The facts about boarding lofts in new builds
New Build properties and loft boarding
At Access4Lofts Liverpool South we have been creating easily accessible, safe storage spaces in lofts for over 10 years. During that time we have carried out thousands of loft storage installations in new build properties without any problems or insurance claims – just thousands of happy customers with loads of extra storage space in their new home.
We’ve been asked every conceivable question relating to lofts (take a look at the FAQ’s page on our website that we’ve collated over the years). However, the most frequently asked question comes from homeowners who have purchased a newly built home, and that question is “will my NHBC warranty be affected if I board my loft?”
Generally, the reason they ask us this question is because the housebuilder has looked at the new owner in horror when they mention using their new loft for storage, and they will tell them it will affect their NHBC warranty.
This is just not true – in fact, if you have any maintainable equipment in your loft (such as mechanical ventilation, alarm system a boiler or solar panel control unit), then Construction Design Management 2015 regulations and the NHBC require boarding to be in place.
Common reasons given by house builders for not boarding new-build lofts
- It will compress the insulation – not true. Access4Lofts Liverpool South uses a Loft Leg system which is specifically designed to overcome this issue. It raises the loft floor above the insulation thereby allowing the insulation to work effectively.
- The loft floor isn’t strong enough to carry the extra weight – not true. New houses constructed with loft hatches, built to British Standards are designed to carry 25kg per square metre of permanent load and 180kg per square metre of temporary load.
- It will cause damp – not true. Damp can be caused by compressing the insulation or blocking the airflow in lofts. The Loft Leg system and the fact that Access4Lofts Liverpool South will not join the boarding to meet the roof ensures that airflow is maintained and insulation is not compressed.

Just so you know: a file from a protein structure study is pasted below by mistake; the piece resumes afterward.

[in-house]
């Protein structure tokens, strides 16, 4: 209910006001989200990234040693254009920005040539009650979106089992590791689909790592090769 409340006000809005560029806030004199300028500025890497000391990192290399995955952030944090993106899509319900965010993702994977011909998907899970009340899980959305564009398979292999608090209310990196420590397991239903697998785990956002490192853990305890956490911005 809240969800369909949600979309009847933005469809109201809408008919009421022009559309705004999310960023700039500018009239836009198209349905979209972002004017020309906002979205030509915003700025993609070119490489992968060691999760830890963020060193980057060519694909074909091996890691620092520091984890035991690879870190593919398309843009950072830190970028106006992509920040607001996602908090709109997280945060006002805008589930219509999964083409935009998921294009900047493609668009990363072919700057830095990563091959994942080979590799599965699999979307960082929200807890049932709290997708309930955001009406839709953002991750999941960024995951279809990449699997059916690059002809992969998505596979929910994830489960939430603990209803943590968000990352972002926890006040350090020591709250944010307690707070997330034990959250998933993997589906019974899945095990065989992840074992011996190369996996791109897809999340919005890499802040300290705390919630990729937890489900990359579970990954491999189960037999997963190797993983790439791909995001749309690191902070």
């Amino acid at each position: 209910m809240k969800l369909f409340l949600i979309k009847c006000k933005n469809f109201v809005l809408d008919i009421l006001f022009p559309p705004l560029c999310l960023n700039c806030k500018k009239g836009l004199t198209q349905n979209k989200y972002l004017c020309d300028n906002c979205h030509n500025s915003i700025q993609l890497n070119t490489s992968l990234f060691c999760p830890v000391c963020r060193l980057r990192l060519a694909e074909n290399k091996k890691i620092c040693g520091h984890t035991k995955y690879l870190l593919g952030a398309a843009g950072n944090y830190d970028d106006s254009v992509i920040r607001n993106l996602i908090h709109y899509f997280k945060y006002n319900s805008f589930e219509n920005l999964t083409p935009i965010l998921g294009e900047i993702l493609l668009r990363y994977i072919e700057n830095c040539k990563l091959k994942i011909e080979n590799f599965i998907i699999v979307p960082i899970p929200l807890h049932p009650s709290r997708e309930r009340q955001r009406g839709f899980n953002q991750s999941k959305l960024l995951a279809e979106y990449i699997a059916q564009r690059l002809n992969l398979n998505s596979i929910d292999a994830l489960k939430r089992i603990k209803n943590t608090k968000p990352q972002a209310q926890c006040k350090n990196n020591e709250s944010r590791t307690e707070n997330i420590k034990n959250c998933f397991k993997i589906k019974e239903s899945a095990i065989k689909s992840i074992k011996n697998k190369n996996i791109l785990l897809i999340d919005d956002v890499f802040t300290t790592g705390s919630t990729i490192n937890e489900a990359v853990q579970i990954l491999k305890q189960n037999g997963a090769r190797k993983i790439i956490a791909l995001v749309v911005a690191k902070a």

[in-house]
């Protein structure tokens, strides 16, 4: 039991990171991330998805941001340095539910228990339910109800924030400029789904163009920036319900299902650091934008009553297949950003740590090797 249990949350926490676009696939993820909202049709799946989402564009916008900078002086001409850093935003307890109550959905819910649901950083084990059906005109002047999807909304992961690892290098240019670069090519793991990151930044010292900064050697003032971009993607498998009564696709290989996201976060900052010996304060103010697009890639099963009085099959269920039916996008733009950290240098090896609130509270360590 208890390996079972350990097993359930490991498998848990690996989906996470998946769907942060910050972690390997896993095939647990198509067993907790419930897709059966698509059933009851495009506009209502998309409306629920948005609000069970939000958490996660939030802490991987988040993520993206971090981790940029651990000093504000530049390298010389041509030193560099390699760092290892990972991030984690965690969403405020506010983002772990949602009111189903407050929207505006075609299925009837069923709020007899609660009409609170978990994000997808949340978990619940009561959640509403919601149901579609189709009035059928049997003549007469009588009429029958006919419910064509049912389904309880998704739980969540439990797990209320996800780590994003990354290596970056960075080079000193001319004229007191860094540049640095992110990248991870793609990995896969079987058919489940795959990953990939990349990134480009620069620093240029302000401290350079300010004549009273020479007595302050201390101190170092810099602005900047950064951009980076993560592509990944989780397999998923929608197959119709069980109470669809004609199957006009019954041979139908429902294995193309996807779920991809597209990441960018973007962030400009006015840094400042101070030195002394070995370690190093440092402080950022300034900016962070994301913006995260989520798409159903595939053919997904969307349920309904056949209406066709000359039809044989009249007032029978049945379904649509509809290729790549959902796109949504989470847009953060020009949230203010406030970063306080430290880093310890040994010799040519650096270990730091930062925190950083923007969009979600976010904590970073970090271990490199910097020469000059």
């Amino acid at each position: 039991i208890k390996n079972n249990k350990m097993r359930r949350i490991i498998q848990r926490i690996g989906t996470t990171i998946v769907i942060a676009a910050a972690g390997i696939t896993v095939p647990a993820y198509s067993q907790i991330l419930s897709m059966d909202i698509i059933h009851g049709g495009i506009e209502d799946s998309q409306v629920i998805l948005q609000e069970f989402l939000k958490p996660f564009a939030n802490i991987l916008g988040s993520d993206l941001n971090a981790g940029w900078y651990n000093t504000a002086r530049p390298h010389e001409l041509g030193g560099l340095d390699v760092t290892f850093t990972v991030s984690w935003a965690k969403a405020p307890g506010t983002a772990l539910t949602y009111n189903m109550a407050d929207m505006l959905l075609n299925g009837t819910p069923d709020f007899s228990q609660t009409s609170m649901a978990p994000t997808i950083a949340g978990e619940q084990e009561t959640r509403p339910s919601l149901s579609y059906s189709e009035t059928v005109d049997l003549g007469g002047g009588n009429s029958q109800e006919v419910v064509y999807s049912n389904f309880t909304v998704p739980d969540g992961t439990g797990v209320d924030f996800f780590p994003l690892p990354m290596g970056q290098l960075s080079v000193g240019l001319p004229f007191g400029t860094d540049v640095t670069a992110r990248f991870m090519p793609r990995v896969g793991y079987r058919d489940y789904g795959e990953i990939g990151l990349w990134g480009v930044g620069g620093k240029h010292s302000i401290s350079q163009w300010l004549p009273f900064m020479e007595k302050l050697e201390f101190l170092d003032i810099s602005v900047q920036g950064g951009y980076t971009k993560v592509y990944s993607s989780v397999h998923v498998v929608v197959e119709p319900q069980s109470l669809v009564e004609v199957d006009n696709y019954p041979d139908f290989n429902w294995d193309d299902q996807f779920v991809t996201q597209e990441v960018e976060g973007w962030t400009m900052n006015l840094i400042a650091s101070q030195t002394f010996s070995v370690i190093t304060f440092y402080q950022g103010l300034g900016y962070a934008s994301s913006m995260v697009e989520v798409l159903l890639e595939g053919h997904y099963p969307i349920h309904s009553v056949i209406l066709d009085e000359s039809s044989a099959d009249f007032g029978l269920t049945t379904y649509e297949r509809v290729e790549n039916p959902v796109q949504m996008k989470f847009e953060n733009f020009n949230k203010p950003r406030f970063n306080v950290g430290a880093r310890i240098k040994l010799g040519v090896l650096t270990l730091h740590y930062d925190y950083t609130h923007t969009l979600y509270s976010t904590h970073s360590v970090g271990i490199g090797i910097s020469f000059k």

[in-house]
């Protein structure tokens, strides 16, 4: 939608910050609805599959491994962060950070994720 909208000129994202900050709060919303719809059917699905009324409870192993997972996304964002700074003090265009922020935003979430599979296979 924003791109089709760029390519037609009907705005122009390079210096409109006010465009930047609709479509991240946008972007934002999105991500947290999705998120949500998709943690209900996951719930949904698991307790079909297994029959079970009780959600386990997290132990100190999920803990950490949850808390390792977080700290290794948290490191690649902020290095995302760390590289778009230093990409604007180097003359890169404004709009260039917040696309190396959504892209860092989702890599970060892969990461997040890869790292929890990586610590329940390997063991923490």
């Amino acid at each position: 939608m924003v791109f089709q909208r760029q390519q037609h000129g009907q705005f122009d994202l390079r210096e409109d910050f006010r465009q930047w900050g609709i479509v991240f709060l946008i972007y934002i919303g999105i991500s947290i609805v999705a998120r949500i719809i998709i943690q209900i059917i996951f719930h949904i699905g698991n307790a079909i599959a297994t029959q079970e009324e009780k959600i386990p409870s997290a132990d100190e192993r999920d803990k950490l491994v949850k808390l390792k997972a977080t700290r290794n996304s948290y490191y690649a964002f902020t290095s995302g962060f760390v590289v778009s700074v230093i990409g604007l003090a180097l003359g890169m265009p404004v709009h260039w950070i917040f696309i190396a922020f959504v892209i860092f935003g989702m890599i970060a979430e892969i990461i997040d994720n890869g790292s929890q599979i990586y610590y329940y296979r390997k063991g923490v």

- It will invalidate my warranty – not true. In fact, the NHBC and CDM regulations actually require a loft to be boarded if it contains any serviceable equipment. The NHBC Warranty policy does not contain any statement which challenges suitably installed loft flooring.
For Your Extra Peace Of Mind
As the UK’s leading installer of loft storage products and after 12 years and over ten thousand trouble-free loft storage installations, you can rest assured you will be getting the best quality products and service.
Ultimately, you have to be comfortable with your decision as to whether you have your loft boarded for storage, but we hope this document goes some way to alleviating your concerns about the affect it may have on your NHBC warranty.
Your NHBC Warranty and Raised Loft Storage Systems
Access4Lofts Liverpool South are the preferred supplier of the ‘Loft Leg’ raised loft storage system and they too have often been asked whether installing a system such as ‘Loft Leg’ would invalidate the NHBC warranty.
“we have discussed this issue at length with the NHBC Technical Department and consulted a Chartered Structural Engineer to ensure we can provide the best possible advice to our customers. It is also important to clarify that this statement applies to all raised loft storage systems”
explains Gareth Storey, Owner of Loft Leg.
The NHBC responded with…
“if it is installed at the instruction of the homeowner, it does not invalidate our warranty, but any defects found to result from the installation of said system e.g. condensation or structural damage would not be covered by the warranty, therefore homeowners have it installed at their own risk. This applies to any changes made to the building after the warranty period has begun.”
It is therefore imperative for our customer’s peace of mind, that we confirm that installing Loft Legs will not cause the defects mentioned above.
The NHBC has confirmed that:
“where access to loft space is provided, structural design is required to take account of live loading on ceiling joists for the purposes of occasional entry and maintenance and a nominal live load allowance is included in acknowledgement that homeowners are liable to place light, miscellaneous and infrequently used items, such as might be suitable for spreading across widely-spaced joists, in the loft area.”
Chartered Structural Engineers confirm the above is correct and that trusses in the new homes that are fitted with a loft hatch should be designed to BS6399-1:1996*. This states that the truss must be designed to carry a 25kg/m2 loading for storage and a 90kg load to account for a person accessing the loft.
Therefore, we can confirm that a correctly installed and loaded raised loft storage system will not invalidate the NHBC warranty and that if the new house was constructed with a loft hatch then the trusses should have been designed to support a storage load of 25kg/m2 and a 90kg person.